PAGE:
Looking at the dominance of South Asian businesses and households in today’s Manningham, it’s difficult to imagine that any other community ever thrived here. In fact, one hundred years ago, Manningham was the Jewish Quarter, known as “the best end of town”. It was the place where affluent Jewish merchant princes preferred to live.
I’ve spent many years documenting the migration patterns of Bradford’s South Asian communities. So when Fabric mooted the idea of curating a Manningham based soundwalk, it seemed to be the perfect opportunity to focus on one of Bradford’s earliest migrant communities, and one which is also largely hidden today. According to Rabbi Ken Fabian of the Reform Synagogue in Manningham’s Bowland Street (pictured), the 2001 Census noted there were 350 Jewish people in Bradford although the synagogue, one of the oldest in Yorkshire, now has less than 50 members.
The Grade II listed Moorish building was founded by a German Jew back in 1881, although today the synagogue adjoins the Yorkshire Tandoori and sits across the road from an Islamic education centre in what is largely an industrial street. Its founder, Jacob Moser, not only heralded one of Bradford’s greatest textile export houses, he was also Lord Mayor of the city in 1910. Moser also helped to establish the Bradford Technical School (what we know today as Bradford College) and donated a large collection of books to the Bradford Central Library.
I wanted to capture Jewish Manningham, as it would have been, through the eyes of such a local luminary as Jacob Moser – someone whose life was woven into the fabric of the city, someone connected to Bradford’s historic textile industry. But I was keen to select someone with an artistic background and preferably someone whose life I could trace through memoirs or local history. I wanted to be able to link one person’s story, from a hundred years ago, to the streets and buildings which we still see in Manningham today.
So I took up a seat in the Local Studies section of the Bradford Central Library. The first notable figure to come to mind was wool merchant Julius Delius and his son Frederick who of course became an acclaimed English composer. I even pored over Clare Delius’s autobiography, ‘Memories of my Brother’ (1935) in the hope that I might find a Manningham connection, but frustratingly, there was none. The book confirmed that the family had lived at the bottom of Great Horton Road near the university. It also confirmed that although the family were German, they weren’t in fact Jewish (although Delius’s wife, a German painter named Jelka Rosen, was partly of Jewish descent).
I then came across ‘Now a Stranger’, the 1933 autobiography of the Italian born English poet, Humbert Wolfe, who grew up in Mount Royd, Manningham. The son of a German Jew, Wolfe attained popularity during the 1920s but this was later than the period I wanted to focus on. I had already decided to avoid the era of the World Wars because I felt this might complicate the story of Manningham’s emergence as the Jewish Quarter at the turn of the 20th century.
Everything fell into place when I came across the three volume accounts, ‘Men and Memories’, of the popular artist, Sir William Rothenstein (1872–1945). Rothenstein’s father had come to Bradford from Hildesheim in Germany to work for Schlesinger, the woolen merchants, and then taken over the firm’s warehouse in the Little Germany area of Bradford. William Rothenstein was born and raised in Bradford. He went on to study at the Slade School of Art, before producing a series of portraits of notable people of his time including Oscar Wilde and Albert Einstein. He became an official war artist during World War I and World War II, before taking up the role of Principal of the Royal College of Art during the 1920s where he encouraged the likes of Henry Moore.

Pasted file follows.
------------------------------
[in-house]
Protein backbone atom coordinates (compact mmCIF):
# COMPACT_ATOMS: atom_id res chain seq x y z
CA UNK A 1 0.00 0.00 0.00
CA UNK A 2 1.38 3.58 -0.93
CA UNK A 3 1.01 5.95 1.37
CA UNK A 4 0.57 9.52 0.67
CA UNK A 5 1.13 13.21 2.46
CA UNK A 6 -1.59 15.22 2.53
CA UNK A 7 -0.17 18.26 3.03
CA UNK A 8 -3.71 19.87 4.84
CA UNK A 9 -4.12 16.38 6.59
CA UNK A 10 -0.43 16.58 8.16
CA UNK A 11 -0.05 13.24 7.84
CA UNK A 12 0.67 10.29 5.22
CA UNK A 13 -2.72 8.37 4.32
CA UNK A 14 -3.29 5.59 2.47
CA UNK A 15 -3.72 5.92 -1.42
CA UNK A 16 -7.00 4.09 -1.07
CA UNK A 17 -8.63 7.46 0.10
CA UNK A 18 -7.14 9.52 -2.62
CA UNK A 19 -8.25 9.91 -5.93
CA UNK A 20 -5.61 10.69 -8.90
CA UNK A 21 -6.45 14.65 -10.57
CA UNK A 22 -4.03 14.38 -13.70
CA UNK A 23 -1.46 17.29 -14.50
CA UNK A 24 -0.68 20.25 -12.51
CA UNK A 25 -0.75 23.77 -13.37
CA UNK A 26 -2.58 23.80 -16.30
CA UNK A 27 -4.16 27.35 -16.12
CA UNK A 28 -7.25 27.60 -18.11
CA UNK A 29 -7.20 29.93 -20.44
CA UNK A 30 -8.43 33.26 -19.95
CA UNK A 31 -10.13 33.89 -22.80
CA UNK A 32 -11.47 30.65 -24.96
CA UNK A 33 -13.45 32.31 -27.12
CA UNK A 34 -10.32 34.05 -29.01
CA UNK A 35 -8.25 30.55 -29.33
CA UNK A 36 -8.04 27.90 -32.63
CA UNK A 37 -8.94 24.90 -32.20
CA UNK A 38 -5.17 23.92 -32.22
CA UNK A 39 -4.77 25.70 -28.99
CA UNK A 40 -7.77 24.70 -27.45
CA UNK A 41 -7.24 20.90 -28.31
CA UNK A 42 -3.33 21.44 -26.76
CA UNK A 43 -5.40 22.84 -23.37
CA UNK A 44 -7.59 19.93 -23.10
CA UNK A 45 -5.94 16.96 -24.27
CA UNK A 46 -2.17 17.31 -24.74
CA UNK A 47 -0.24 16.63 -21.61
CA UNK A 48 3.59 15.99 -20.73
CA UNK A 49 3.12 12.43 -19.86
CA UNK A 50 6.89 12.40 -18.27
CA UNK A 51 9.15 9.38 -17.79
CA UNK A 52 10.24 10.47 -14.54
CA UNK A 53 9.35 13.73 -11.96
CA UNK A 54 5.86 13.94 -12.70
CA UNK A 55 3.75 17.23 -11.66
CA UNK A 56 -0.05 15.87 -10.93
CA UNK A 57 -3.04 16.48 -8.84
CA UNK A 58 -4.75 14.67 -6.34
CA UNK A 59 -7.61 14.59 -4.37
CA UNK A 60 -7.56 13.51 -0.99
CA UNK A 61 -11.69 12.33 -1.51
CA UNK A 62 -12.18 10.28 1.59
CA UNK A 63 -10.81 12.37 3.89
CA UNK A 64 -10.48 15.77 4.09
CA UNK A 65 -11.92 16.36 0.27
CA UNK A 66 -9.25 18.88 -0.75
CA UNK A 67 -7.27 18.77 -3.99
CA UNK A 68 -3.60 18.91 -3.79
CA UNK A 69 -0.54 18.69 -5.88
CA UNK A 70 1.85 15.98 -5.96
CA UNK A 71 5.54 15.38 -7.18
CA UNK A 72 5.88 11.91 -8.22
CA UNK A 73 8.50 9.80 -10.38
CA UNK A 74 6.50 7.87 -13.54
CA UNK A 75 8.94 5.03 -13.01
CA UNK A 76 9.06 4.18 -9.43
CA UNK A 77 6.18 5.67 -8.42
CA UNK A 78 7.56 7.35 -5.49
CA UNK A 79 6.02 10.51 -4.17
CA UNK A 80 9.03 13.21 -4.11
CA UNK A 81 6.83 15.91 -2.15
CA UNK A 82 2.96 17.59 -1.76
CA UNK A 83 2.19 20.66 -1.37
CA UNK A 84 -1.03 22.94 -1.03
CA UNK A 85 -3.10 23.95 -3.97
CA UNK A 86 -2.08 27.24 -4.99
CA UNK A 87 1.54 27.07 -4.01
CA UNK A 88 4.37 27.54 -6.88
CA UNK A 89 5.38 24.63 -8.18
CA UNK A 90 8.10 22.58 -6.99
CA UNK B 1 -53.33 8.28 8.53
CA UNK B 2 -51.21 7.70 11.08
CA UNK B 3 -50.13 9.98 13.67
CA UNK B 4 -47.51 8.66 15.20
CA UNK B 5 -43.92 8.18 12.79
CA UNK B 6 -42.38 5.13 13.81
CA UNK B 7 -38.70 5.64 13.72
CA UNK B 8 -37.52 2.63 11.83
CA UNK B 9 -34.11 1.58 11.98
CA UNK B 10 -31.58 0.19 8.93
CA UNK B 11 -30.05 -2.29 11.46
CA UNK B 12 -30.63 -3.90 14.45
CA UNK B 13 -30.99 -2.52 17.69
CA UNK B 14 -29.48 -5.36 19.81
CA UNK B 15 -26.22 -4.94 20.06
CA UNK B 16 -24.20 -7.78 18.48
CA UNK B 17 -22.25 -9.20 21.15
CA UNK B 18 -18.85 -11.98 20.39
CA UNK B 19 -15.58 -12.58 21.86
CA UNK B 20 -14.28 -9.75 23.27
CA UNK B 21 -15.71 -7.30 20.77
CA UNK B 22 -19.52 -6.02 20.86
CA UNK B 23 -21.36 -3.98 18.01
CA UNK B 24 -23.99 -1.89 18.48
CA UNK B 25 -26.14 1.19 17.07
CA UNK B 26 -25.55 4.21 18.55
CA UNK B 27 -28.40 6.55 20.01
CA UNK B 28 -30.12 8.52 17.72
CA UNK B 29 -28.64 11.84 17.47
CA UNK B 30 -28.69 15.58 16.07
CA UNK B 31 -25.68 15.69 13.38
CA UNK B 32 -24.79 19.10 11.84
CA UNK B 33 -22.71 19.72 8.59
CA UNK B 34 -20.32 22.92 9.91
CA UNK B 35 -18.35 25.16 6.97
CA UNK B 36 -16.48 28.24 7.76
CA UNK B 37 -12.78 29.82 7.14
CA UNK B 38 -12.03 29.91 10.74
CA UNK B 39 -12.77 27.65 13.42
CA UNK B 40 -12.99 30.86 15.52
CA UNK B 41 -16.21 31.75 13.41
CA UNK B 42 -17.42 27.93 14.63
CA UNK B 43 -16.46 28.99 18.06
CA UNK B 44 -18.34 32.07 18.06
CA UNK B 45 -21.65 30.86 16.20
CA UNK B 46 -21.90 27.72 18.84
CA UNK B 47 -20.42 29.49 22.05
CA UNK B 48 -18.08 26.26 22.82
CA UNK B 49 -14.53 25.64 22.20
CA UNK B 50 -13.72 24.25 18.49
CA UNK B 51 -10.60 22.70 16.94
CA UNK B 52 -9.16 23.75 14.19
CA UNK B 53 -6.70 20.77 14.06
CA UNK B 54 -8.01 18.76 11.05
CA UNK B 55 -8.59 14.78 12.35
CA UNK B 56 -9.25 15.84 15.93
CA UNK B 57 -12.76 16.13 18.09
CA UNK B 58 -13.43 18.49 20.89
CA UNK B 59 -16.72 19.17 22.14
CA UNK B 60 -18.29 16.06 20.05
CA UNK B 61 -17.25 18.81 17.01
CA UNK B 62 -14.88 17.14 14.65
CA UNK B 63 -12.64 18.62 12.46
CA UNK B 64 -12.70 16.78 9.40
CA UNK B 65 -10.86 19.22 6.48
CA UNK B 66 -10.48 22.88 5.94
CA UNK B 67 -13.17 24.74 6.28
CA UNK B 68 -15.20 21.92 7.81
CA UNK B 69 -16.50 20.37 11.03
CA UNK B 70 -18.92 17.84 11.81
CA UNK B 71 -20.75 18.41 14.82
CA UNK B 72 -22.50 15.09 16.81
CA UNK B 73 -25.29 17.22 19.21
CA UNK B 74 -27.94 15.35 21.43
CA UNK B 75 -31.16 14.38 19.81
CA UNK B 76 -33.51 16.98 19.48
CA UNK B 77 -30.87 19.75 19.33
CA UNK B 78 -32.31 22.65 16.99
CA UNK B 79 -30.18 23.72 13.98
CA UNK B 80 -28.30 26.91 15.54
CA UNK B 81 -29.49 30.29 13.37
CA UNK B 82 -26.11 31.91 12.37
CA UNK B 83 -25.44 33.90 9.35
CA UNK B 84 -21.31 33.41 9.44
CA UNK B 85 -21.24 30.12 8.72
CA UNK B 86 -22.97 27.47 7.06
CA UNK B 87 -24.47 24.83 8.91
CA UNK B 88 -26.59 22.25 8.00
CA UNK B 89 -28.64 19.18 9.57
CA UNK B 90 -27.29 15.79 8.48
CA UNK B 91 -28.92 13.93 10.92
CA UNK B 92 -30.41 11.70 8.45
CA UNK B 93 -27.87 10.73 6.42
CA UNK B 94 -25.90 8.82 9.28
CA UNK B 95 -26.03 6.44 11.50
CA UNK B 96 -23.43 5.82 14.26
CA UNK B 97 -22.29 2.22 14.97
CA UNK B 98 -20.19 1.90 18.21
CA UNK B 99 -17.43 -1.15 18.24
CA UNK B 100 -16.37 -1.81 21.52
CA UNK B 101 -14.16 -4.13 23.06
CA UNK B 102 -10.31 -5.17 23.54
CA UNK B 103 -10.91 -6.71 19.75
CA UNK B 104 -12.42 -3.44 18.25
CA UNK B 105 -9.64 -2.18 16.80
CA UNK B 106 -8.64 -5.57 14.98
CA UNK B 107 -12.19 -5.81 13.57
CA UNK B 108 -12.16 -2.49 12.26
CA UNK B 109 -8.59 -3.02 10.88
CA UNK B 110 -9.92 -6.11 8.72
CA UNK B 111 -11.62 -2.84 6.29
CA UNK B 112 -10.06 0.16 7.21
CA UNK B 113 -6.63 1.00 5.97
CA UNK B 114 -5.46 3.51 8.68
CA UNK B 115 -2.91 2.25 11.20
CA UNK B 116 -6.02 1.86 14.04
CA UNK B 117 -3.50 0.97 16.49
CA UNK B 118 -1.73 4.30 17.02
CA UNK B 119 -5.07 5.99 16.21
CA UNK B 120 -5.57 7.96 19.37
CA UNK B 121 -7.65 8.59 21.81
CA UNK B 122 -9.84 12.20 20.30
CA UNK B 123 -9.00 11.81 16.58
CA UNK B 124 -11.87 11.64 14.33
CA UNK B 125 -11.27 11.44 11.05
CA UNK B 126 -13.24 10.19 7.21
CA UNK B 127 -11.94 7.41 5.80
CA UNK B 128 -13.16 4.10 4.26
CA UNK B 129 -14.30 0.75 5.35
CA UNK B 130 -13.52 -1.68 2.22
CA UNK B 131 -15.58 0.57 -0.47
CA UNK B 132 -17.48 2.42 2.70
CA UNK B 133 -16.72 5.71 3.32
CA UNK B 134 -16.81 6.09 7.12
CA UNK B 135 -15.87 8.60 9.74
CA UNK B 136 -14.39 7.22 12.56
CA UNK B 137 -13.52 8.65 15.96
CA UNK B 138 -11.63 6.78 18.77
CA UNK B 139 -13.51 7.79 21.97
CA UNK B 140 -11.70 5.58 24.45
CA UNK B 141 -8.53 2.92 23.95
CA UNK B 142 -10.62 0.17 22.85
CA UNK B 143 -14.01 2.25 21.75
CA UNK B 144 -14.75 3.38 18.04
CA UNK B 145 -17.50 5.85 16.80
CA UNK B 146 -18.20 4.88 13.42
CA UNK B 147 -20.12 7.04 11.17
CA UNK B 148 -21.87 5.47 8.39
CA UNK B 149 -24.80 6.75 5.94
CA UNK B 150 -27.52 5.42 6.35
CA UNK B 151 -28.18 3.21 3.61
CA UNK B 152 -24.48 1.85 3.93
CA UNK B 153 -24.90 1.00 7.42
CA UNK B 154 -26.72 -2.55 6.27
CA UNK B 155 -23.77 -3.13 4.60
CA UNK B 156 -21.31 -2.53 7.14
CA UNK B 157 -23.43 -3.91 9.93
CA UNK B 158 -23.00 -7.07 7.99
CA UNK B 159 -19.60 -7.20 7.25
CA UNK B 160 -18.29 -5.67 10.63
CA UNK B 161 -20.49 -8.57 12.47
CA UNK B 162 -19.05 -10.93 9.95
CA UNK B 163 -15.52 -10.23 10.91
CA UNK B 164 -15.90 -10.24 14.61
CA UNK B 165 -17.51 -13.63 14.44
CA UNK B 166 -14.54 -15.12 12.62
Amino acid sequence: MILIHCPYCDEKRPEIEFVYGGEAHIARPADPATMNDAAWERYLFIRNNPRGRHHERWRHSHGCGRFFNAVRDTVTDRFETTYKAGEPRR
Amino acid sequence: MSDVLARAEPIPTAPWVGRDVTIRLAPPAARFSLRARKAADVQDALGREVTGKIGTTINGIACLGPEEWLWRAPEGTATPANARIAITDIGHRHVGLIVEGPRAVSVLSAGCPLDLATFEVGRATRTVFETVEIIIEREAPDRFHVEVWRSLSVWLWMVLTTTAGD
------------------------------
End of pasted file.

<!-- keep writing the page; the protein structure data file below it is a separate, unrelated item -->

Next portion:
William and his father weren’t the only Rothensteins to have a positive impact on arts and commerce in Bradford. Other members of the family also made a valuable contribution. William’s brother, Albert, was also an artist and his brother Charles was an important collector and supporter of Rothenstein’s work, who donated his entire collection to the Manchester City Art Gallery in 1925. Both Charles and Albert anglicised the family name to Rutherston during the First World War, although William decided to keep his, apparently changing his mind at the last moment. William’s son, John Rothenstein, was Director of the Tate Gallery from 1938 to 1964.
The immersive soundwalk captures a slice of Manningham in the year 1902 and also features live action. It runs for one night only, on Thursday 27th September, from 7.30 – 8.30pm but we will be meeting half an hour earlier at the Sweet Centre (the café, not the restaurant next door) which is located precisely on the corner of Lumb Lane and Bowland Street in Manningham. Tickets cost £5.00 plus a 95p booking fee. Spaces are limited so you are advised to book early. Once you’ve signed up, you’ll be sent the audio tracks which correspond with the route of the soundwalk, for you to download onto your mp3 player in advance. Please remember to fully charge your audio player’s battery beforehand, and do remember to bring headphones and suitable footwear.